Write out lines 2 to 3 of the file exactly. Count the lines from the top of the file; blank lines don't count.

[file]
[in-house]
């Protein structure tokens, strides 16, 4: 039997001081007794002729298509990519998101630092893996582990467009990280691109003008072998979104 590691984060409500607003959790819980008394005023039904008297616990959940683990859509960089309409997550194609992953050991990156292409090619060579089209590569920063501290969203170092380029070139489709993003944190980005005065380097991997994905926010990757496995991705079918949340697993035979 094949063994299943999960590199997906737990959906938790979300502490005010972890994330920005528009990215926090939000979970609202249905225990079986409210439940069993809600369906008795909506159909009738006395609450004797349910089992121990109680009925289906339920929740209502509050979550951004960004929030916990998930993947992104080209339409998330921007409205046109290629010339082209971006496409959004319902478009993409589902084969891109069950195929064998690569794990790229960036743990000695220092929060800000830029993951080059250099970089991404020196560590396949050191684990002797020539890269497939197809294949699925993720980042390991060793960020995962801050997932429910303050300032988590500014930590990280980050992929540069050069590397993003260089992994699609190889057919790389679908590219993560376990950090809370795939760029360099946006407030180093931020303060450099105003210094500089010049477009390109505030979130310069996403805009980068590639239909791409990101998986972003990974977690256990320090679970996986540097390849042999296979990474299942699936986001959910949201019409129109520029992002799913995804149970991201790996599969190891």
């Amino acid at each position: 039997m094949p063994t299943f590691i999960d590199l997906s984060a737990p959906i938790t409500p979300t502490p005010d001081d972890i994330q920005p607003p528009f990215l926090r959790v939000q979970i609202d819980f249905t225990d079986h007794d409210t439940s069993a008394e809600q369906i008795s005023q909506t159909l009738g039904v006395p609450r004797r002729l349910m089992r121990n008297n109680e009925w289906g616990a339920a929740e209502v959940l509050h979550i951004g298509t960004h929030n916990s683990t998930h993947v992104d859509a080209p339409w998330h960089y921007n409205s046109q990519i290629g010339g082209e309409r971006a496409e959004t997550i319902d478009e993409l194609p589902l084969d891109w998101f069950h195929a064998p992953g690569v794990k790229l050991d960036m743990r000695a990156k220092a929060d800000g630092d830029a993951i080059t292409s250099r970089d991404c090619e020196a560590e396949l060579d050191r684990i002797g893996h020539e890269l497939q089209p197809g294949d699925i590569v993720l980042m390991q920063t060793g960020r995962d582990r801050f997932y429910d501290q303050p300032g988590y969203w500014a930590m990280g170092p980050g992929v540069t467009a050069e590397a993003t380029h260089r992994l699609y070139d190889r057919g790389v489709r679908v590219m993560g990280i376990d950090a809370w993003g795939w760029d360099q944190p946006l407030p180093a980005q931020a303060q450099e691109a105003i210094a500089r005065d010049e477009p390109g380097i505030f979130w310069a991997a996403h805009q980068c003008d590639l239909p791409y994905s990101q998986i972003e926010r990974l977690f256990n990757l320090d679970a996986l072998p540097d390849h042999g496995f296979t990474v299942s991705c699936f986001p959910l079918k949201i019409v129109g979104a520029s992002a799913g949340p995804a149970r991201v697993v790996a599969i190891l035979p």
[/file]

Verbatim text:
């Protein structure tokens, strides 16, 4: 039997001081007794002729298509990519998101630092893996582990467009990280691109003008072998979104 590691984060409500607003959790819980008394005023039904008297616990959940683990859509960089309409997550194609992953050991990156292409090619060579089209590569920063501290969203170092380029070139489709993003944190980005005065380097991997994905926010990757496995991705079918949340697993035979 094949063994299943999960590199997906737990959906938790979300502490005010972890994330920005528009990215926090939000979970609202249905225990079986409210439940069993809600369906008795909506159909009738006395609450004797349910089992121990109680009925289906339920929740209502509050979550951004960004929030916990998930993947992104080209339409998330921007409205046109290629010339082209971006496409959004319902478009993409589902084969891109069950195929064998690569794990790229960036743990000695220092929060800000830029993951080059250099970089991404020196560590396949050191684990002797020539890269497939197809294949699925993720980042390991060793960020995962801050997932429910303050300032988590500014930590990280980050992929540069050069590397993003260089992994699609190889057919790389679908590219993560376990950090809370795939760029360099946006407030180093931020303060450099105003210094500089010049477009390109505030979130310069996403805009980068590639239909791409990101998986972003990974977690256990320090679970996986540097390849042999296979990474299942699936986001959910949201019409129109520029992002799913995804149970991201790996599969190891």
């Amino acid at each position: 039997m094949p063994t299943f590691i999960d590199l997906s984060a737990p959906i938790t409500p979300t502490p005010d001081d972890i994330q920005p607003p528009f990215l926090r959790v939000q979970i609202d819980f249905t225990d079986h007794d409210t439940s069993a008394e809600q369906i008795s005023q909506t159909l009738g039904v006395p609450r004797r002729l349910m089992r121990n008297n109680e009925w289906g616990a339920a929740e209502v959940l509050h979550i951004g298509t960004h929030n916990s683990t998930h993947v992104d859509a080209p339409w998330h960089y921007n409205s046109q990519i290629g010339g082209e309409r971006a496409e959004t997550i319902d478009e993409l194609p589902l084969d891109w998101f069950h195929a064998p992953g690569v794990k790229l050991d960036m743990r000695a990156k220092a929060d800000g630092d830029a993951i080059t292409s250099r970089d991404c090619e020196a560590e396949l060579d050191r684990i002797g893996h020539e890269l497939q089209p197809g294949d699925i590569v993720l980042m390991q920063t060793g960020r995962d582990r801050f997932y429910d501290q303050p300032g988590y969203w500014a930590m990280g170092p980050g992929v540069t467009a050069e590397a993003t380029h260089r992994l699609y070139d190889r057919g790389v489709r679908v590219m993560g990280i376990d950090a809370w993003g795939w760029d360099q944190p946006l407030p180093a980005q931020a303060q450099e691109a105003i210094a500089r005065d010049e477009p390109g380097i505030f979130w310069a991997a996403h805009q980068c003008d590639l239909p791409y994905s990101q998986i972003e926010r990974l977690f256990n990757l320090d679970a996986l072998p540097d390849h042999g496995f296979t990474v299942s991705c699936f986001p959910l079918k949201i019409v129109g979104a520029s992002a799913g949340p995804a149970r991201v697993v790996a599969i190891l035979p």